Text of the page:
Bryce as ambassador to the United States,
Secretary Root tonight said:
"The British government was notified
j hfAh onUy through Ambassador Durand
and in writing several days ago that the
appointment of Mr. Bryce would be eml-
nently satisfactory to this government."
It was announced in Washington dis
patches a week ago that in response to
inquiries from the British government
President Roosevelt had Indicated that Mr.
Bryoe's appointment would be entirely
BRIAND REPLIES TO POPE
French Minister Says Desire ot
Vatican for Persecution Will Not
Be Acceded To.
PARIS. Deo. JR. The Senate today con
cluded the general debate on the church
measure and the principle of the bill waa
approved today by lfc7 yeas to 87 nays There
, remains only discussion of the details of
the various sections, and it is expectea itus
will be concluded tomorrow.
superfluous negotiations with Rome, and
not to accede to the Vatican's evident de-
sire for persecution. The Vatican, declared
M. Briand, had refused liberty. The bill
, d0ea not violate the spiritual infiuei ce of
J tne hlerachy. he said, and proof la found in
the fact that manv bishop elerirvmen and
obedience to Homo, which the speaker said
resembled slavery. The government had
offered the church the full benefit of the
common law hitherto demanded by the
pope, but It would not accord special rights
. . . v. 1. 1 . v. .. irhA .... 1.
rty wtt " own "'t; continued the mln-
1"ter' . The P"""' W." woul1 . .t th?
cnurch VtMn ,rvB'aw ,n, T. . ,l,wr na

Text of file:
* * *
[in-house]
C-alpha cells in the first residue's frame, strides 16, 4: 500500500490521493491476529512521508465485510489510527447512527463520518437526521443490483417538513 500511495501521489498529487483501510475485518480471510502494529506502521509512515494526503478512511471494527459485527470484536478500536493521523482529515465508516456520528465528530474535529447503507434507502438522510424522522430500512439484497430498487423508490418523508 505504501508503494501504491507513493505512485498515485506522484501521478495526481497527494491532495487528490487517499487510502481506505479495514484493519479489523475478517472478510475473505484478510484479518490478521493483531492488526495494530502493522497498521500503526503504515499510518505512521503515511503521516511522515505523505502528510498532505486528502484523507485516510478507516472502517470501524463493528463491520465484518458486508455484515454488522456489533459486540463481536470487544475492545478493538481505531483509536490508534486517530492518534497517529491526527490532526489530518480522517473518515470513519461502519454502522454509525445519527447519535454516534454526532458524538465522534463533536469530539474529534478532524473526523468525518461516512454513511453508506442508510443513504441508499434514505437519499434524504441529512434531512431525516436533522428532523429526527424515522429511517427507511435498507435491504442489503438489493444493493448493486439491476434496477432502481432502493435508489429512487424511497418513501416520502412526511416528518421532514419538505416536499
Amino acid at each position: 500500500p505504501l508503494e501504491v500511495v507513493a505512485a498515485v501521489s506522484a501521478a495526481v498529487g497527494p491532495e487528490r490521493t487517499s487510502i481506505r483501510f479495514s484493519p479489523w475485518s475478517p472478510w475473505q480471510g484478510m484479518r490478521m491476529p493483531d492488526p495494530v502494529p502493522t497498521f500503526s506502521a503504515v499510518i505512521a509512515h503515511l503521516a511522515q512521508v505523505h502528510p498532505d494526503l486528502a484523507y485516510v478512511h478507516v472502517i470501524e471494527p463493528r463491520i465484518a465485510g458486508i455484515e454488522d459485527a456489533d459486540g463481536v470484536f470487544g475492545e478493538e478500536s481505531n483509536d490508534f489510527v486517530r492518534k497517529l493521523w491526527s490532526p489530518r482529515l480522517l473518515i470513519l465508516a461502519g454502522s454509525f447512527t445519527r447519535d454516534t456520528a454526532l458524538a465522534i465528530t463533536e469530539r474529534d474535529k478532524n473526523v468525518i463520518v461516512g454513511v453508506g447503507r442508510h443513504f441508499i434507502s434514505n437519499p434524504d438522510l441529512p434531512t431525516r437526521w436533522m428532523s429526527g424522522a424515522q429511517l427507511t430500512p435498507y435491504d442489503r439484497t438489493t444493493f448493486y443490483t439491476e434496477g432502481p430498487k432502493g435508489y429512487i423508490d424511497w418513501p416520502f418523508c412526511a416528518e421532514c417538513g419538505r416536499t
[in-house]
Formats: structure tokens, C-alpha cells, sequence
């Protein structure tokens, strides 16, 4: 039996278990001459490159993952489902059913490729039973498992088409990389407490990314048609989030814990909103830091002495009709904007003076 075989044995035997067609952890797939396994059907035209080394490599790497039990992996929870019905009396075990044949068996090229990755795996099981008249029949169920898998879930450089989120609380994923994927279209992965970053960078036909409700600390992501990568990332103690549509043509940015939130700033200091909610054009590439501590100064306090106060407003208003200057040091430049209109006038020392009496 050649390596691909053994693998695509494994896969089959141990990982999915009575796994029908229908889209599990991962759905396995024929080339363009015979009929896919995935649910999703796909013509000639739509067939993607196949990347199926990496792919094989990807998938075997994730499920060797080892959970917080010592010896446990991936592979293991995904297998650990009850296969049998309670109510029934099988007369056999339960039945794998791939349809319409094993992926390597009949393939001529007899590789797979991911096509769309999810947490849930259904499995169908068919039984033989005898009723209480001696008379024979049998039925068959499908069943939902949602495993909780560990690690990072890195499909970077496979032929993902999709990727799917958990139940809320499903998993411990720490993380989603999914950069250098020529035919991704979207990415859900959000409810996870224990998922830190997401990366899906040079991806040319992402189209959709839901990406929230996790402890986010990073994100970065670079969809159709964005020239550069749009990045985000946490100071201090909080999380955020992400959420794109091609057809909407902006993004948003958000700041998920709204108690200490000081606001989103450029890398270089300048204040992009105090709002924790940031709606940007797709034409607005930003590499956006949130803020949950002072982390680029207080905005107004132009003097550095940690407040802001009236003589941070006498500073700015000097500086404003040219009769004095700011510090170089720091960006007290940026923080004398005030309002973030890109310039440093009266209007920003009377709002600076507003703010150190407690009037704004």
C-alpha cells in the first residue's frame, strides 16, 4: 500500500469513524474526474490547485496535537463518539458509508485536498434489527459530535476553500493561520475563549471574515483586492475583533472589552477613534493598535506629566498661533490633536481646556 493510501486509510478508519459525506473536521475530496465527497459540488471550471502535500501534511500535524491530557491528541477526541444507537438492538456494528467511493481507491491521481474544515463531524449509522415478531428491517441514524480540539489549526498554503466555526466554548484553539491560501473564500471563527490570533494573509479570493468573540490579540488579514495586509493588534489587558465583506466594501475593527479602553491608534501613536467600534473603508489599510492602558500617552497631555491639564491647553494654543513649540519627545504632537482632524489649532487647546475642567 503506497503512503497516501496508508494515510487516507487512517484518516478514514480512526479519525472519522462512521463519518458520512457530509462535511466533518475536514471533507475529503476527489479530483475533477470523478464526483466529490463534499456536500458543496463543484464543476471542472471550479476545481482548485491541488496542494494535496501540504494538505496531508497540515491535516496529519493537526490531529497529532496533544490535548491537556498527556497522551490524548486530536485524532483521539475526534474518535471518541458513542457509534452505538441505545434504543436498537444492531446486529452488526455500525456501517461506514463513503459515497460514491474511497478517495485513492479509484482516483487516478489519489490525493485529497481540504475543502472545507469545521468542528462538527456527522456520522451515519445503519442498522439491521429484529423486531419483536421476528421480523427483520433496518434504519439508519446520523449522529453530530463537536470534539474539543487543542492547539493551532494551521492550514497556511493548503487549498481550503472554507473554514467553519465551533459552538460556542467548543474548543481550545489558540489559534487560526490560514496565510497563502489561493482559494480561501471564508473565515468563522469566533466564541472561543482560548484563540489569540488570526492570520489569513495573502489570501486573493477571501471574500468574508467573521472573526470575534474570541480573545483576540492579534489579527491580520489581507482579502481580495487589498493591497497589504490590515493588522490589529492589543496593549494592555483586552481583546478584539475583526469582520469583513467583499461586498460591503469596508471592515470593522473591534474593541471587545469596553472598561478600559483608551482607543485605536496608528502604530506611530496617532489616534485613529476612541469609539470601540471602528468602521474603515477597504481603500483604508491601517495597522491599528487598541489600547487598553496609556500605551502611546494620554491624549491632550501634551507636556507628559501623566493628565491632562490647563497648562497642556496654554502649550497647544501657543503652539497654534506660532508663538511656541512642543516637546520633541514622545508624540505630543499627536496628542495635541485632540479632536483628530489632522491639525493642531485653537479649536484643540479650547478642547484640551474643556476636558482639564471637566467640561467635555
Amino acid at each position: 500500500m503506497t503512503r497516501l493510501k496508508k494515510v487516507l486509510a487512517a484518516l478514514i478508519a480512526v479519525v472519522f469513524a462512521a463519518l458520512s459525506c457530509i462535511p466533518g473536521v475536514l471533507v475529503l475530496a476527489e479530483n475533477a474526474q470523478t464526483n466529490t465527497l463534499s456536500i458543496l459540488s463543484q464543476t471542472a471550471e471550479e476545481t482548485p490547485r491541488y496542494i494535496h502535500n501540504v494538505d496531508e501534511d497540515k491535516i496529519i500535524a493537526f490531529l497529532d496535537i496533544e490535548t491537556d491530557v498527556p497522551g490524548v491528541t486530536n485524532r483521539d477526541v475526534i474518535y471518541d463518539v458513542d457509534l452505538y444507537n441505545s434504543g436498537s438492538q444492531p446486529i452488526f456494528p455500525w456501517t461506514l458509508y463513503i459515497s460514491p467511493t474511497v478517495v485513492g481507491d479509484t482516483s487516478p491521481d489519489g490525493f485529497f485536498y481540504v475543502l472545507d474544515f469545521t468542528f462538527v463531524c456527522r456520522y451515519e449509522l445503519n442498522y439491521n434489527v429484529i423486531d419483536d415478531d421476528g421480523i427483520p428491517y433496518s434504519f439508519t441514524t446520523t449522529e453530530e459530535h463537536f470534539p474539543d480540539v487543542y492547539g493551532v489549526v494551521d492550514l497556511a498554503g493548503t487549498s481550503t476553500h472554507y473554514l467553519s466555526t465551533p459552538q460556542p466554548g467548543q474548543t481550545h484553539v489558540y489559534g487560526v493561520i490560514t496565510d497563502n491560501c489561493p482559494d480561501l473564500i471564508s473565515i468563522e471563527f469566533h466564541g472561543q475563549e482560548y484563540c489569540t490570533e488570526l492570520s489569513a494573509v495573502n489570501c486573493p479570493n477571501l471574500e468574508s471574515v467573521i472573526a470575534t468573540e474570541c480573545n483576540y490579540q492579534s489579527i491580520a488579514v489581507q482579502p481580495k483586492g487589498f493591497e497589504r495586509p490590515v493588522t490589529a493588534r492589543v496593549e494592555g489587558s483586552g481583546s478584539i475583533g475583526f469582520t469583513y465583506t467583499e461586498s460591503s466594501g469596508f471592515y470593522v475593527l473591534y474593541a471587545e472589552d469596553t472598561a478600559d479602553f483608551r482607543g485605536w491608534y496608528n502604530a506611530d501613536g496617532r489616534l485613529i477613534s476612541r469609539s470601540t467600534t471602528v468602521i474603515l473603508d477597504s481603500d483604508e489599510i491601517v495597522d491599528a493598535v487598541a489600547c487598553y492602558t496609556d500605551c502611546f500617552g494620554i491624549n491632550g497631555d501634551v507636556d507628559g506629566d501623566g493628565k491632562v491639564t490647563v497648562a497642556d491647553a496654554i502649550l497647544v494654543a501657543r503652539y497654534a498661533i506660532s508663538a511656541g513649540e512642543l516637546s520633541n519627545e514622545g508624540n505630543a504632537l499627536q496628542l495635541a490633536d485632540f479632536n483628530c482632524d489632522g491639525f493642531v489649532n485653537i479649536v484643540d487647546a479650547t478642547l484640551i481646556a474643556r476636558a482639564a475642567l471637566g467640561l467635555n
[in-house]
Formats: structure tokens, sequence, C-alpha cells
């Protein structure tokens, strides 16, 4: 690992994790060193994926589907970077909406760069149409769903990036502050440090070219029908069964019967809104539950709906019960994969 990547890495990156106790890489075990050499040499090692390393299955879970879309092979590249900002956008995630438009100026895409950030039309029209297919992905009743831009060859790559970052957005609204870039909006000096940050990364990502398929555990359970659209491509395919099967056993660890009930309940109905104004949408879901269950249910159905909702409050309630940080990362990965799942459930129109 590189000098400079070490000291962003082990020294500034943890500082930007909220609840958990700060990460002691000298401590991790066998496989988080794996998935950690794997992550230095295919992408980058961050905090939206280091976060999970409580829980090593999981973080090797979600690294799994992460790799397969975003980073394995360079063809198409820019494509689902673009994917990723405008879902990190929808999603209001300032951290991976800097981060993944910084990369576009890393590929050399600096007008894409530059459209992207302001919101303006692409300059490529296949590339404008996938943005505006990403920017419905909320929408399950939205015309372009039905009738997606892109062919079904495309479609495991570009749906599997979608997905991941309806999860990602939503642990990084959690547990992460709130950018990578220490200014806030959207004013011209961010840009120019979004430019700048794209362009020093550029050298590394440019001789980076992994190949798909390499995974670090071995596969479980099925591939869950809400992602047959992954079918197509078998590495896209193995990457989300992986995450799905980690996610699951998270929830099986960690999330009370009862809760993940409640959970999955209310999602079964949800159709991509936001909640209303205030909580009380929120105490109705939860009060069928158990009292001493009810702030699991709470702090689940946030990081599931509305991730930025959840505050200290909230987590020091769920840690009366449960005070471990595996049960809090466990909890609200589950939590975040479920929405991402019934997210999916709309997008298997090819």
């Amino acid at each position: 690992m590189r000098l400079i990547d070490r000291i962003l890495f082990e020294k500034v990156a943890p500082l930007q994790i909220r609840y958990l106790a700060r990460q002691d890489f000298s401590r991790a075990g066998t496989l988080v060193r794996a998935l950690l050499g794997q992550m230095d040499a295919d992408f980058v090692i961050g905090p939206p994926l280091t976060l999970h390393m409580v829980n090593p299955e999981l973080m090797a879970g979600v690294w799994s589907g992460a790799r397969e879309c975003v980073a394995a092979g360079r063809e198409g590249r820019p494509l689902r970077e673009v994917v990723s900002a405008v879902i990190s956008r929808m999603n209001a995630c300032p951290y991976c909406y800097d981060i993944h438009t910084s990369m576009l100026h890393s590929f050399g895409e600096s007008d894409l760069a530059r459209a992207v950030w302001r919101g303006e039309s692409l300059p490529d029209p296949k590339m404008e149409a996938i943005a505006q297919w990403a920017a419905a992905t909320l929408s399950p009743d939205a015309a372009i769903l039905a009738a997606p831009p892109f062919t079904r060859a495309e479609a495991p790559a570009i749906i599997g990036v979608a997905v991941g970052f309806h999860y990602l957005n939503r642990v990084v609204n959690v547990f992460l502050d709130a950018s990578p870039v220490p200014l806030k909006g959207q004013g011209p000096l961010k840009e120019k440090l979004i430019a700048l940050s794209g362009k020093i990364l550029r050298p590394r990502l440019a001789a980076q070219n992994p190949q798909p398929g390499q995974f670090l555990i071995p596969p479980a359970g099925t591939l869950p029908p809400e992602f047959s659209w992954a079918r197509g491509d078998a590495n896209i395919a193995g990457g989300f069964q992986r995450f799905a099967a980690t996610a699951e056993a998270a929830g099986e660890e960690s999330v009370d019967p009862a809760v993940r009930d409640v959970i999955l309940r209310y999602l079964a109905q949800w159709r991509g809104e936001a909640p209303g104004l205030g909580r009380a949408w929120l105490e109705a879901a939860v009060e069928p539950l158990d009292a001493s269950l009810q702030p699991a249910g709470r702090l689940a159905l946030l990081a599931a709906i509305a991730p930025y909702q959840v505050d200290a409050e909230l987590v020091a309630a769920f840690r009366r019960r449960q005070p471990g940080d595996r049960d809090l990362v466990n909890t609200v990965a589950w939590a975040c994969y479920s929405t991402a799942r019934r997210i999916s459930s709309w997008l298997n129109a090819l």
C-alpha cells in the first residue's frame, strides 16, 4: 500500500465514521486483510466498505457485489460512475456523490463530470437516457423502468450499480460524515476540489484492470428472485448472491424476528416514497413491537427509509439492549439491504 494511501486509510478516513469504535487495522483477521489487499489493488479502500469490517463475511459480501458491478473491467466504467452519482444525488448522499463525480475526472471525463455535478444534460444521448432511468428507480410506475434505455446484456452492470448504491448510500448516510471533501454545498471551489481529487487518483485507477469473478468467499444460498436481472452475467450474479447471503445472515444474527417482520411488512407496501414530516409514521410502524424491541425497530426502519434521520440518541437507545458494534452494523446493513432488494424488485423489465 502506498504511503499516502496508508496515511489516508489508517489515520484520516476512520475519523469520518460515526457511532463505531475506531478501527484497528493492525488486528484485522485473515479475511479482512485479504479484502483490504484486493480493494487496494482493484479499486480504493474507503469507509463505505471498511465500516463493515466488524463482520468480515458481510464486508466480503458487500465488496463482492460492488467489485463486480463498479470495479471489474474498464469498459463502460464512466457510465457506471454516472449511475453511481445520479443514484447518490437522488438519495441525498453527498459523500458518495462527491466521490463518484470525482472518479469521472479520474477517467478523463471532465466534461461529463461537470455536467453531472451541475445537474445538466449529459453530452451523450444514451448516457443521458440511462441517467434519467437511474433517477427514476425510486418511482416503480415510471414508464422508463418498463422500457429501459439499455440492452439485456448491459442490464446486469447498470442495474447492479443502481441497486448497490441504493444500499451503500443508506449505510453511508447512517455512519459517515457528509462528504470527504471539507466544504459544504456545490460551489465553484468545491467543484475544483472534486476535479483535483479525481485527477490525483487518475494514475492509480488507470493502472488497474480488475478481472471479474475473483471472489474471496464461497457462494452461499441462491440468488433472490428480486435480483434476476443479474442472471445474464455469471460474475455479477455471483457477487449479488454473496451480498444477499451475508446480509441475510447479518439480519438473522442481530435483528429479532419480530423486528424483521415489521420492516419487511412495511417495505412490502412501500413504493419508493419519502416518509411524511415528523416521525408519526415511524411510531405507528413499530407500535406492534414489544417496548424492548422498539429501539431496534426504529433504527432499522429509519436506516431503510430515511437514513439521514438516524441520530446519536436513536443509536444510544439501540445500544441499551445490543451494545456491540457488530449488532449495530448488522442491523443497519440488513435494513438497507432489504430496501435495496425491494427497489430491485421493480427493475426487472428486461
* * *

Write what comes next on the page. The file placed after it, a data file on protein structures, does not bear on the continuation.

! OD"Re ln vpf- " n ae8,rea 10 ronimue
1 re"lBtano' to resort to private worship, and
i thl" meaure never would be accepted by
I the 1 athollc or trance, rne cessation or
,m""u """""J" " ' " , T T
anate from Rome. M. Brlend averred, and
mis wouia oe cieany unaersiooc, oy tne
country at large.
The senate has ordered that M. Brland's
speech be plaoarded throughout France.
Anniversary of Tay Bridge Disaster
Marked by Another Big Wreck
la that Vicinity.
DUNDEE. Scotland, Dec. 28. In a rail
road collision today, caused by the heavy
If snowstorm, sixteen persons were killed '
; and more than thirty injured. The accident
i Owing to the heavy fall of snow trains
' wa d"''1 and on train proceeded for
! Lmndee- It stopped at Elliott Junction and
ths danger signals were thought to hava
i t,en ' 1 "ea lo at"t. however,
' through being clogged w ith snow, and an
' preas train dashed into the rear of tho
It Is reca-.ed that the Arbroath accident , and he had accepted, but had failed to ap